by Harris Yun – Staff Writer
As seniors enter their (hopefully) final year of highschool, there is plenty enough hanging over them. However, one thing stands out in particular – the culminating project. It is supposed to represent the final ‘culmination’ of our high school experience and learning, and prepare us for life after government-mandated education. While well-intentioned, however, this is an outdated and frankly, ridiculous requirement for graduation.
Ask any senior in the halls, and they will tell you that the culminating project sucks. It constantly hovers over us, and it is incredibly stressful. It is a project that we have to complete in order to graduate, and most of us do not really see the point. Sure, the whole thing takes only about a week to do (minus the community service), but in the end, it is a week of wasted time; time that could be used to actually prepare seniors for the ‘real world’.
In reality, the culminating project is kind of outdated. Every year, more and more seniors by the time they graduate either already have a job or are not planning to get one anytime soon, in which case the culminating project loses its purpose. In addition, the project pushes us towards college, even if we do not really want to go. In fact, in recent years, the amount of students who go to college without really knowing what they wanted to do, only going because they were told it was the right choice, has risen dramatically. This, obviously, is problematic.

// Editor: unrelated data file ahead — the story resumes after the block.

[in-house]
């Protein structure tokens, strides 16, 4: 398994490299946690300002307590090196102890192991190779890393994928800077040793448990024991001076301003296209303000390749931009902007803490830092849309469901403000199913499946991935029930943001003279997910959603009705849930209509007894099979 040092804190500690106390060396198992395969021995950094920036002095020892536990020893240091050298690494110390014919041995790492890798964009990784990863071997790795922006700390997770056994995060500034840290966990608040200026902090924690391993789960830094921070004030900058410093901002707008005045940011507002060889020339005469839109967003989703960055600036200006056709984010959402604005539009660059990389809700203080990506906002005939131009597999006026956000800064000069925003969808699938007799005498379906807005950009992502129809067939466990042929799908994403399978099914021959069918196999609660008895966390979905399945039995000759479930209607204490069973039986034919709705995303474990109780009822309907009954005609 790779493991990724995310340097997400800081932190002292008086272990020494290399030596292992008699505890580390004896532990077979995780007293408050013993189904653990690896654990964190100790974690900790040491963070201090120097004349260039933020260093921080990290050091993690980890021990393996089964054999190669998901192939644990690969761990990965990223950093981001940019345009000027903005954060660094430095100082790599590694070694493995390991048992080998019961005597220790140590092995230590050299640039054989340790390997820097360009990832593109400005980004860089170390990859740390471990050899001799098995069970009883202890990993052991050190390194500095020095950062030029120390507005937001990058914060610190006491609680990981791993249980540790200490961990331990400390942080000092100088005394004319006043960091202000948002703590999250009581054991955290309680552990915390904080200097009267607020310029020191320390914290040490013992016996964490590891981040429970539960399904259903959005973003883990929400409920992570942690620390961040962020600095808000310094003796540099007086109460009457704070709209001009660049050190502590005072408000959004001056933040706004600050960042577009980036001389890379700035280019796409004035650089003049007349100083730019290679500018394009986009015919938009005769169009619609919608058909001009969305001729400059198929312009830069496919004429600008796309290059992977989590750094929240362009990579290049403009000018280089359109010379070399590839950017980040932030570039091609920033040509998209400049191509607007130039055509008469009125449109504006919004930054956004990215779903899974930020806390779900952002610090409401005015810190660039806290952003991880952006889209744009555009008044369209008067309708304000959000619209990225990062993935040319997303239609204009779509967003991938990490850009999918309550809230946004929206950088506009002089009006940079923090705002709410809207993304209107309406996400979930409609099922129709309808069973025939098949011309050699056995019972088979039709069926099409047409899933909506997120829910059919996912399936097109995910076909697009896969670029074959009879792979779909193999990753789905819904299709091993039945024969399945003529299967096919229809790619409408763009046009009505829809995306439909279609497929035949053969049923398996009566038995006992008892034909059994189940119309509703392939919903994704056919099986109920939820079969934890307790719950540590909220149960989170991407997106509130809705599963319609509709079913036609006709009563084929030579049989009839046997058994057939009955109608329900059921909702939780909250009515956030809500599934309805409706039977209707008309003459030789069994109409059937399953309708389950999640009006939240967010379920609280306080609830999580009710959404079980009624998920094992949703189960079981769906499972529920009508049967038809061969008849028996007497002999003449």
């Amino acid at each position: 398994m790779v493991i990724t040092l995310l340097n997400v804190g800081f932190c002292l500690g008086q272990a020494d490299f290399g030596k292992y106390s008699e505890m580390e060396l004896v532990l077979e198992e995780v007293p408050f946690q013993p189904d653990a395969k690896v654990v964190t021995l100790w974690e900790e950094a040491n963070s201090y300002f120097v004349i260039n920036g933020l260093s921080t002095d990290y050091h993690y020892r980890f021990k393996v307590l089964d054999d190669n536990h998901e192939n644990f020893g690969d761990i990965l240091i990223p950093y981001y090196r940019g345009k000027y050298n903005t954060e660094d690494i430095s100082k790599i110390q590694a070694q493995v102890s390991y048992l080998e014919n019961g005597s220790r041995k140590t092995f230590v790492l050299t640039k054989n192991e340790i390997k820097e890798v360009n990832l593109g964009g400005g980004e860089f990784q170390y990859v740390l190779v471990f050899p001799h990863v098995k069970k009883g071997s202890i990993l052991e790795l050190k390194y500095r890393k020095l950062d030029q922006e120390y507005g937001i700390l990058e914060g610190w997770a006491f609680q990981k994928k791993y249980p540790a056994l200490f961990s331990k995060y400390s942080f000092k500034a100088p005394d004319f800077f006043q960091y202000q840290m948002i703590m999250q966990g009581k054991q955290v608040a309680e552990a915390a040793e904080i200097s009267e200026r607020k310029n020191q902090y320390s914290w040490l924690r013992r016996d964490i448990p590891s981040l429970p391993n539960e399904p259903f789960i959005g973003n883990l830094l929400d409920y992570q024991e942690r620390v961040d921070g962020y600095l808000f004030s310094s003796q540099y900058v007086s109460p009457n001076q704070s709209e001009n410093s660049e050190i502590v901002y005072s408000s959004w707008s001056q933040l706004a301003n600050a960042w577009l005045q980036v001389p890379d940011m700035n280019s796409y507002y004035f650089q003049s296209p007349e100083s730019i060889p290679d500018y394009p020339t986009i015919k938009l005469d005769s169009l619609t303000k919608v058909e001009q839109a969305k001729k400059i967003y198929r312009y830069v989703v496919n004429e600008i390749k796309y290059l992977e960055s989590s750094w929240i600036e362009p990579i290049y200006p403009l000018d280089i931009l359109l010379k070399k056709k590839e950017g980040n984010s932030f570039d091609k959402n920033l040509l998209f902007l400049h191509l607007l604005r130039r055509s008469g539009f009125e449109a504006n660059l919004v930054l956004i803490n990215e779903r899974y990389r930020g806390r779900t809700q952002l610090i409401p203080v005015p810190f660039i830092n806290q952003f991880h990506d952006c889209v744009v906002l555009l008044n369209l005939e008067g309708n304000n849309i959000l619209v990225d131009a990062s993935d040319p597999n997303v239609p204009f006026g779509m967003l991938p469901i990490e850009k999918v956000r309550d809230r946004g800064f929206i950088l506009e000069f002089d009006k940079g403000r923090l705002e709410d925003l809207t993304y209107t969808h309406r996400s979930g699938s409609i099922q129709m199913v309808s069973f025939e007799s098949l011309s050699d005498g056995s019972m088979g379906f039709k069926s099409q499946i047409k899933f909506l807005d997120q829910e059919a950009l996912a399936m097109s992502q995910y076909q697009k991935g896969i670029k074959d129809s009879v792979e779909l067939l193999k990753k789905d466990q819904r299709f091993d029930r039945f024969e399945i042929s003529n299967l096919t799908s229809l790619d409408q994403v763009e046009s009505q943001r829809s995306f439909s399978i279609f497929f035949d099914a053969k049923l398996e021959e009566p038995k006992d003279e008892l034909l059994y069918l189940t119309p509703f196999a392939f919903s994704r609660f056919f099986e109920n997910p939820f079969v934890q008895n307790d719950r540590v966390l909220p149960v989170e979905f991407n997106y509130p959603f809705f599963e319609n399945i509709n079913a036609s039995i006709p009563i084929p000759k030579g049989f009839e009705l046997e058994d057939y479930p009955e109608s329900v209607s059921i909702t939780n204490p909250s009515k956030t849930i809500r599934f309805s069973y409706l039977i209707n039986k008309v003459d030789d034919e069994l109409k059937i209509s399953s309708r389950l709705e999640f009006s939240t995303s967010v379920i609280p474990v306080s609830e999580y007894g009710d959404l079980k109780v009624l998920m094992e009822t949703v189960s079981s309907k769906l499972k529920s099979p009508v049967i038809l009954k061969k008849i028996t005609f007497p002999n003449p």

Past that, there are better ways to prepare students for life after high school than a mandatory project. The resources spent on presenting and evaluating the project could instead be put towards a class on budgeting, or changing the project altogether into something that would actually prepare us for the world of bills and taxes in life after we move out of our parents’ houses. In fact, instead of using countless hours of homeroom time (something that has also been shortened) for this outdated project, you could use that time to teach students real life skills.
Sure, the community service is nice for getting students to connect with their community, but the fact of the matter is that either people will do the bare minimum required to graduate, or get over 50 hours a year – there is basically no in-between.
In the end, though, the culminating project is a ridiculous requirement for graduation and does not help students for life after high school at all – and we need to either change it, or get rid of it altogether.